The Web browser 24 is also capable of executing scripts through the use of a scripting host. The scripting host executes program code expressed as scripts within the browser environment. For instance, INTERNET EXPLORER is capable of executing program code written in the JSCRIPT programming language from MICROSOFT CORPORATION. As known to those skilled in the art, JSCRIPT is a general-purpose object-based scripting language. Other Web browsers are capable of executing program code written in similar scripting languages in a similar fashion.

According to one embodiment of the invention, the Web browser 24 is operative to receive a Web page 26 that includes a WPSC 27. As described briefly above, the WPSC 27 is an intermediary object that mediates communication between client side objects executing in conjunction with the Web browser 24. More particularly, the WPSC 27, is utilized in conjunction with Web Part Page technologies from MICROSOFT CORPORATION. For example, the WINDOWS SHAREPOINT SERVICES (“WSS”) and SHAREPOINT PORTAL SERVICES (“SPS”) portal applications utilize the WPSC 27 for inter-object communication on the client computer 2. The WPSC 27 provides a standard framework for communication between client side objects, allows client side objects to discover one another, provides session state management, state management, and item retrieve facilities. The WPSC 27 is typically rendered in JSCRIPT as a hidden object present in each Web page 26. Additional details regarding the creation and utilization of the WPSC 27 will be provided below.

The Web browser 24 is also operative to execute one or more client side objects. As discussed briefly above, client side objects are executable objects that may be identified in a Web page 26 and executed in conjunction with the rendering of the Web page 26. For instance, JAVA applets or ACTIVEX controls may be identified on a Web page 26 and rendered by the Web browser 24 to generate a portion of the Web page 26 display.

According to one embodiment of the invention, the Web browser 24 is further operative to utilize client side objects called Web part objects 28A–28C (also referred to herein as “Web parts”). Web part objects 28A–28C are client side objects that stand alone and that are configured for use with the WPSC 27. Web parts 28A–28C are reusable components that contain Web-based content such as extensible markup language (“XML”), HTML, and scripts. Web parts 28A–28C have a set of standard properties that control how they are rendered. These properties make Web parts storage-neutral and completely reusable. Because Web parts adhere to a common standard, they may be stored in libraries that may be utilized to create a variety of Web pages 26. Web pages 26 that include Web part objects 28A–28C may be referred to herein as Web Part Pages. Additional details regarding the structure and use of the Web parts 28A–28C will be described in greater detail below.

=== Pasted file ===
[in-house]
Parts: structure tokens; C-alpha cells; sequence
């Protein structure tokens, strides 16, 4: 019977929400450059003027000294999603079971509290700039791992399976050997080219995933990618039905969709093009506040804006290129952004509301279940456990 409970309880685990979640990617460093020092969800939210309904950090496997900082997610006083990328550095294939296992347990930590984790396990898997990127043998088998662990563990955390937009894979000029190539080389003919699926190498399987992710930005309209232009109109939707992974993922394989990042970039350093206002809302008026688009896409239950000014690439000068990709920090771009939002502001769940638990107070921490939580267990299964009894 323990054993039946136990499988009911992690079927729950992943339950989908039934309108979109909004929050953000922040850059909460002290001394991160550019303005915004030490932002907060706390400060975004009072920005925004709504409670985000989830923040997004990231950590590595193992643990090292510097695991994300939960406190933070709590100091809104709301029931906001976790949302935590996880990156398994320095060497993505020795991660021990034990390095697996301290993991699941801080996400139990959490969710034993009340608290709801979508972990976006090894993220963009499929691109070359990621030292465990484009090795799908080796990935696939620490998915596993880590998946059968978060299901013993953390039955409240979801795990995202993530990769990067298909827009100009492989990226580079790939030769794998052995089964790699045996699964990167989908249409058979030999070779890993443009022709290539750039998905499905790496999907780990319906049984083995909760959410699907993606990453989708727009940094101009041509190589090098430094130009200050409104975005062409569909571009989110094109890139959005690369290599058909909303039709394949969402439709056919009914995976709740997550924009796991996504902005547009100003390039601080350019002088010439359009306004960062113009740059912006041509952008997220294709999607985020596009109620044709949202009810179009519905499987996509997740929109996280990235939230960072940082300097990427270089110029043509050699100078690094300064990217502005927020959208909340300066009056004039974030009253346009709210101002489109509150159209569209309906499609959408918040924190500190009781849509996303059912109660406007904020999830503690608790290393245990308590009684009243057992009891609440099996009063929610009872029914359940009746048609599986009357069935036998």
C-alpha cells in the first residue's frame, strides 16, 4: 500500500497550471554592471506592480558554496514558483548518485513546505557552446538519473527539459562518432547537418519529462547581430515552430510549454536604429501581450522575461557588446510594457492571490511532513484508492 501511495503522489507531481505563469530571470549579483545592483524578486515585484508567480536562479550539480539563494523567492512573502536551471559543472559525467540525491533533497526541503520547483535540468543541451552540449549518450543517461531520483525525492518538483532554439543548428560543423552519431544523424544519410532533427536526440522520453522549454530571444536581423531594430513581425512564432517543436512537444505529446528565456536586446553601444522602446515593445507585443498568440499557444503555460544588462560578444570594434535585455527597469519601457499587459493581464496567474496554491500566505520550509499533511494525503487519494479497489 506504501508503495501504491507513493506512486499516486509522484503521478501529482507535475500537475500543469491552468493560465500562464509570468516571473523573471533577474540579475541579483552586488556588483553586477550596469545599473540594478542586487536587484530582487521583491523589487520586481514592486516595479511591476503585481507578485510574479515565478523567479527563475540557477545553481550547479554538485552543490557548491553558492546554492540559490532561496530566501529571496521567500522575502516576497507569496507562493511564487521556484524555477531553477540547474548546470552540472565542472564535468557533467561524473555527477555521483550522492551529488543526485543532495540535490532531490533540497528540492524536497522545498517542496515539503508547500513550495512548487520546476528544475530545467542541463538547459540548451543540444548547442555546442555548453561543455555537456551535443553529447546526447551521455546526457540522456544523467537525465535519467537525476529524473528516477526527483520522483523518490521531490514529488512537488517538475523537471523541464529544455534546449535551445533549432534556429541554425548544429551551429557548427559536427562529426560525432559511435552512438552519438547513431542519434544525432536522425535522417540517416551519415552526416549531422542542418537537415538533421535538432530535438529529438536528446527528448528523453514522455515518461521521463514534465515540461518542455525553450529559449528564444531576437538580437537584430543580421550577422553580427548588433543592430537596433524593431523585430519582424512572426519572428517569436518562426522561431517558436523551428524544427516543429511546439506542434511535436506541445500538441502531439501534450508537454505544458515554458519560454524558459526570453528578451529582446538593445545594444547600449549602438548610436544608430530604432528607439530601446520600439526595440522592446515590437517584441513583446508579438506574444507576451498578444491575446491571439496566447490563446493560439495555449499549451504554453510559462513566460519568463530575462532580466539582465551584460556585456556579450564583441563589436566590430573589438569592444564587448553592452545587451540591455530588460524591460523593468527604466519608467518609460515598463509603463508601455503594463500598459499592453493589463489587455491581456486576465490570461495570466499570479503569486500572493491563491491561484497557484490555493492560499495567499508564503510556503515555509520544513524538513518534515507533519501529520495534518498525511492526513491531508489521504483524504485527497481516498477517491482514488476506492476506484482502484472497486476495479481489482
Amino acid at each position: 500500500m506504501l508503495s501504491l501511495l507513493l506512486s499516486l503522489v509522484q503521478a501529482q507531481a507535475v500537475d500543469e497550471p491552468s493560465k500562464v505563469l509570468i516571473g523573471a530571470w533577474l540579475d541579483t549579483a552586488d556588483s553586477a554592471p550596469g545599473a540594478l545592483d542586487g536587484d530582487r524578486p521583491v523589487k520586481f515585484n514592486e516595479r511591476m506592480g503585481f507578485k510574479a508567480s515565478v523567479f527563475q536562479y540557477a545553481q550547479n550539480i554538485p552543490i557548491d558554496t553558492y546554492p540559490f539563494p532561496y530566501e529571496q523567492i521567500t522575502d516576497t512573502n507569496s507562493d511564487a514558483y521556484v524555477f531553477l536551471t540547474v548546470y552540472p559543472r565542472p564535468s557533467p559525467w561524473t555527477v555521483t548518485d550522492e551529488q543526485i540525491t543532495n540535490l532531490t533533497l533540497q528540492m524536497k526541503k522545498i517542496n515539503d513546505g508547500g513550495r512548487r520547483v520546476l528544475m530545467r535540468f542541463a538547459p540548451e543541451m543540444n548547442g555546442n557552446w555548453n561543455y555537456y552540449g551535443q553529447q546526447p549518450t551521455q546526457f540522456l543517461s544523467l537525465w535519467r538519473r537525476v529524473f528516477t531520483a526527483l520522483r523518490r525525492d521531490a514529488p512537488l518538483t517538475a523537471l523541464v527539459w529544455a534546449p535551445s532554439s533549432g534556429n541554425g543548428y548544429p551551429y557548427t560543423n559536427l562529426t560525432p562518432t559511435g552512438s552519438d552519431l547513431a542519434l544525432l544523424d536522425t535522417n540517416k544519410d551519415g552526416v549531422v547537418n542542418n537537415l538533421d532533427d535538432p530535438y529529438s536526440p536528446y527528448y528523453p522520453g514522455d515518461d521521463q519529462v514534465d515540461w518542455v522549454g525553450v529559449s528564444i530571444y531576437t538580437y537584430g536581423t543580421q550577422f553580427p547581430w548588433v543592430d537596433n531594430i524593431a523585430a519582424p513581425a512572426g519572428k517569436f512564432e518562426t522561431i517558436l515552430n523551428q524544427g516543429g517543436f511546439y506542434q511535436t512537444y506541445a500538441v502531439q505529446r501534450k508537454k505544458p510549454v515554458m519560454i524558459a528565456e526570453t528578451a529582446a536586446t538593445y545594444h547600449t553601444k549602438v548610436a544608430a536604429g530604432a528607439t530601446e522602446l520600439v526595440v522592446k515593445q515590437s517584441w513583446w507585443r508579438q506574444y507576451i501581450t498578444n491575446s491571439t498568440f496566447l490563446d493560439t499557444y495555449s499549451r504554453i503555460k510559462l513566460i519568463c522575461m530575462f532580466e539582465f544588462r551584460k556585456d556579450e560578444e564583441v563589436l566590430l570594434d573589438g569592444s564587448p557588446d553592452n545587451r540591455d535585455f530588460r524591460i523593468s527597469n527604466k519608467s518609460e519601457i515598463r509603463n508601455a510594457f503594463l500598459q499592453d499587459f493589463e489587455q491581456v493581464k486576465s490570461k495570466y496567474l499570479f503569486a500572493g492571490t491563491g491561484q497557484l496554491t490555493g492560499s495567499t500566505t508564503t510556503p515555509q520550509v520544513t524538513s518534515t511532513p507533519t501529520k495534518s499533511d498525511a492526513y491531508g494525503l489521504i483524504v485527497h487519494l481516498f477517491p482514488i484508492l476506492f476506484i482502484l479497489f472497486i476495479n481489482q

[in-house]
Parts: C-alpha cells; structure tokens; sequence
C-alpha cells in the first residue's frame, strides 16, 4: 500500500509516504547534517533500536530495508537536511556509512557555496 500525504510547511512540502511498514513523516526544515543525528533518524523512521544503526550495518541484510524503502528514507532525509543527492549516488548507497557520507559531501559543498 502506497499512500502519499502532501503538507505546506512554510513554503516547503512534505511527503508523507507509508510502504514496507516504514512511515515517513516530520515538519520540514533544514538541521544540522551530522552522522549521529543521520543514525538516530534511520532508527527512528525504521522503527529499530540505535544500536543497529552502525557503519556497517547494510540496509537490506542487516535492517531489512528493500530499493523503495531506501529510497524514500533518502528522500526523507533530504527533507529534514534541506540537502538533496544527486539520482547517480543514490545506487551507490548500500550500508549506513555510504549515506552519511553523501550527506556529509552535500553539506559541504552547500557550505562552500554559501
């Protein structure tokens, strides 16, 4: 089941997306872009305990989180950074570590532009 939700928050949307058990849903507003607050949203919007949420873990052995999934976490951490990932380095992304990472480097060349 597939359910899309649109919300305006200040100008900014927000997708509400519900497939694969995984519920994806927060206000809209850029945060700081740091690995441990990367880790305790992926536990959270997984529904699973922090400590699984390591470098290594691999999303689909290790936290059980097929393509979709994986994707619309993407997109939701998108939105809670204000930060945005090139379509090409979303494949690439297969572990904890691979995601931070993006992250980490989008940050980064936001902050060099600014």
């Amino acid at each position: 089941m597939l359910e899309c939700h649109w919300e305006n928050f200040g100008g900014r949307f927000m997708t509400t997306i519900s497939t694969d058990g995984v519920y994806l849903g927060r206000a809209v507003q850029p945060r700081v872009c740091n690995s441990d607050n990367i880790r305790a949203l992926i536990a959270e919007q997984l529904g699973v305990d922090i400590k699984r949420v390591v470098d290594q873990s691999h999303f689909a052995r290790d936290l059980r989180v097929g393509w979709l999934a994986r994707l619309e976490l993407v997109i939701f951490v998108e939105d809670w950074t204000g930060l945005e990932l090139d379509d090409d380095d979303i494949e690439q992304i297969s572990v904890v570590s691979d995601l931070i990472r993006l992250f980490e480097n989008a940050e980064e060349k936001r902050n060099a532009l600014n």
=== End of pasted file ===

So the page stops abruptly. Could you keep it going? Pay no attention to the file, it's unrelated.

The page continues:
According to one embodiment of the invention, the Web part objects 28A–28C are operative to provide spreadsheet functionality within a Web page 26. In particular, the Web part objects 28A–28C are operative to provide functionality similar to that provided by a desktop spreadsheet application program such as the EXCEL spreadsheet application from MICROSOFT CORPORATION. As will be described in greater detail below, embodiments of the invention dynamically implement object interfaces for the Web parts 28A–28C that permit inter-object communication. For instance, a provider interface may be dynamically implemented for one of the Web parts 28A at runtime that allows the Web part 28A to provide the contents of a selected spreadsheet row to another of the Web parts 28B–28C. A consumer interface may also be dynamically implemented at runtime that allows one of the Web parts 28B to consume and utilize data provided by another of the Web parts 28A. Additional details regarding the dynamic implementation of these interfaces is provided below.

Referring now to FIG. 2, a server computer 30 utilized in the various embodiments of the invention will be described. As shown in FIG. 2, the server computer 30 includes many of the conventional computing components included in the client computer 2 and described above with respect to FIG. 1. In particular, the server computer 30 includes a CPU 5, a network interface unit 20 connected to a network 18, such as the Internet, a system memory 7 and a mass storage device 14. The mass storage device 14 utilized by the server computer 30 is operative to store an operating system 16 suitable for controlling the operation of a server computer. For instance, the operating system 16 may comprise the WINDOWS XP SERVER OPERATING SYSTEM from MICROSOFT CORPORATION.